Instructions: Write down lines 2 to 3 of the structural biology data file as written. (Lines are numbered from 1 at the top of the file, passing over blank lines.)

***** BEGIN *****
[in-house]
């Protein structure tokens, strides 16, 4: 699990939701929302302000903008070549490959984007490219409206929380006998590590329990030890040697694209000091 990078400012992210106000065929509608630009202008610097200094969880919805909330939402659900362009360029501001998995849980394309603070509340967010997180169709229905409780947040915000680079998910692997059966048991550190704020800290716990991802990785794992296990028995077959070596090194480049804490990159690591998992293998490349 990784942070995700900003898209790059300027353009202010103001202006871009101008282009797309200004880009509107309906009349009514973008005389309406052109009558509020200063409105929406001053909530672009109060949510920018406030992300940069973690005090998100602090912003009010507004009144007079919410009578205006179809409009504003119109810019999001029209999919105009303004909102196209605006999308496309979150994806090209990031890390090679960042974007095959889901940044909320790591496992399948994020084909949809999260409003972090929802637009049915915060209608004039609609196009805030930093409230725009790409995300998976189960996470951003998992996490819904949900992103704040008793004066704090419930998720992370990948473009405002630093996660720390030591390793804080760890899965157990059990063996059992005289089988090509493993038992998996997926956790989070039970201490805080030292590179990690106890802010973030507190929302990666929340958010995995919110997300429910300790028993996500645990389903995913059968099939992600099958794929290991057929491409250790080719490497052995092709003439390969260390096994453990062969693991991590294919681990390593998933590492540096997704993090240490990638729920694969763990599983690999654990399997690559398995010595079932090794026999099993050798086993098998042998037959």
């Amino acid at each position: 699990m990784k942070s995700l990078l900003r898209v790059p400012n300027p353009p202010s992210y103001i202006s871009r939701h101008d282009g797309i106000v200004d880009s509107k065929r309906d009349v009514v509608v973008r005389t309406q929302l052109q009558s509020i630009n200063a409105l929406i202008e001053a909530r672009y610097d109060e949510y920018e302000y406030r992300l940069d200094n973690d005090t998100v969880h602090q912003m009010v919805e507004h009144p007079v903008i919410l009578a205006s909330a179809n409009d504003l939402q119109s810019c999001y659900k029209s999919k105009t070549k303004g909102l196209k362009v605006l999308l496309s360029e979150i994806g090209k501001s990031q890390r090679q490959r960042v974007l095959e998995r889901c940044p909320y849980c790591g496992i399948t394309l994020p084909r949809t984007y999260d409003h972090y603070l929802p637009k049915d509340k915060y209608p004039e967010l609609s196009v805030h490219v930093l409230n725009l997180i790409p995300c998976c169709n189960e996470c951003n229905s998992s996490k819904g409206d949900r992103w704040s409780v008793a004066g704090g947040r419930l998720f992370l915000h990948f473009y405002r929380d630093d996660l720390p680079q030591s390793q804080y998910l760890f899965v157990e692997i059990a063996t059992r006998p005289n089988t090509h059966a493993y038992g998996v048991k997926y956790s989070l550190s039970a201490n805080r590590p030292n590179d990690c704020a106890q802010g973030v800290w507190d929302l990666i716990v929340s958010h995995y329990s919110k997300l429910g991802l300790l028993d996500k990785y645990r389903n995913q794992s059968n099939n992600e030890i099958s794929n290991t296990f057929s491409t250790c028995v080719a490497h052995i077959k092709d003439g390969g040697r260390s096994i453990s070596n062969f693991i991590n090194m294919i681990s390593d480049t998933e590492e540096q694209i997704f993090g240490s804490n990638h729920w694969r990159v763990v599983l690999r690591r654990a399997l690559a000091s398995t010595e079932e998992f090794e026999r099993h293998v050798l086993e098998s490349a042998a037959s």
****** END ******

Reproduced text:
């Protein structure tokens, strides 16, 4: 699990939701929302302000903008070549490959984007490219409206929380006998590590329990030890040697694209000091 990078400012992210106000065929509608630009202008610097200094969880919805909330939402659900362009360029501001998995849980394309603070509340967010997180169709229905409780947040915000680079998910692997059966048991550190704020800290716990991802990785794992296990028995077959070596090194480049804490990159690591998992293998490349 990784942070995700900003898209790059300027353009202010103001202006871009101008282009797309200004880009509107309906009349009514973008005389309406052109009558509020200063409105929406001053909530672009109060949510920018406030992300940069973690005090998100602090912003009010507004009144007079919410009578205006179809409009504003119109810019999001029209999919105009303004909102196209605006999308496309979150994806090209990031890390090679960042974007095959889901940044909320790591496992399948994020084909949809999260409003972090929802637009049915915060209608004039609609196009805030930093409230725009790409995300998976189960996470951003998992996490819904949900992103704040008793004066704090419930998720992370990948473009405002630093996660720390030591390793804080760890899965157990059990063996059992005289089988090509493993038992998996997926956790989070039970201490805080030292590179990690106890802010973030507190929302990666929340958010995995919110997300429910300790028993996500645990389903995913059968099939992600099958794929290991057929491409250790080719490497052995092709003439390969260390096994453990062969693991991590294919681990390593998933590492540096997704993090240490990638729920694969763990599983690999654990399997690559398995010595079932090794026999099993050798086993098998042998037959």
């Amino acid at each position: 699990m990784k942070s995700l990078l900003r898209v790059p400012n300027p353009p202010s992210y103001i202006s871009r939701h101008d282009g797309i106000v200004d880009s509107k065929r309906d009349v009514v509608v973008r005389t309406q929302l052109q009558s509020i630009n200063a409105l929406i202008e001053a909530r672009y610097d109060e949510y920018e302000y406030r992300l940069d200094n973690d005090t998100v969880h602090q912003m009010v919805e507004h009144p007079v903008i919410l009578a205006s909330a179809n409009d504003l939402q119109s810019c999001y659900k029209s999919k105009t070549k303004g909102l196209k362009v605006l999308l496309s360029e979150i994806g090209k501001s990031q890390r090679q490959r960042v974007l095959e998995r889901c940044p909320y849980c790591g496992i399948t394309l994020p084909r949809t984007y999260d409003h972090y603070l929802p637009k049915d509340k915060y209608p004039e967010l609609s196009v805030h490219v930093l409230n725009l997180i790409p995300c998976c169709n189960e996470c951003n229905s998992s996490k819904g409206d949900r992103w704040s409780v008793a004066g704090g947040r419930l998720f992370l915000h990948f473009y405002r929380d630093d996660l720390p680079q030591s390793q804080y998910l760890f899965v157990e692997i059990a063996t059992r006998p005289n089988t090509h059966a493993y038992g998996v048991k997926y956790s989070l550190s039970a201490n805080r590590p030292n590179d990690c704020a106890q802010g973030v800290w507190d929302l990666i716990v929340s958010h995995y329990s919110k997300l429910g991802l300790l028993d996500k990785y645990r389903n995913q794992s059968n099939n992600e030890i099958s794929n290991t296990f057929s491409t250790c028995v080719a490497h052995i077959k092709d003439g390969g040697r260390s096994i453990s070596n062969f693991i991590n090194m294919i681990s390593d480049t998933e590492e540096q694209i997704f993090g240490s804490n990638h729920w694969r990159v763990v599983l690999r690591r654990a399997l690559a000091s398995t010595e079932e998992f090794e026999r099993h293998v050798l086993e098998s490349a042998a037959s």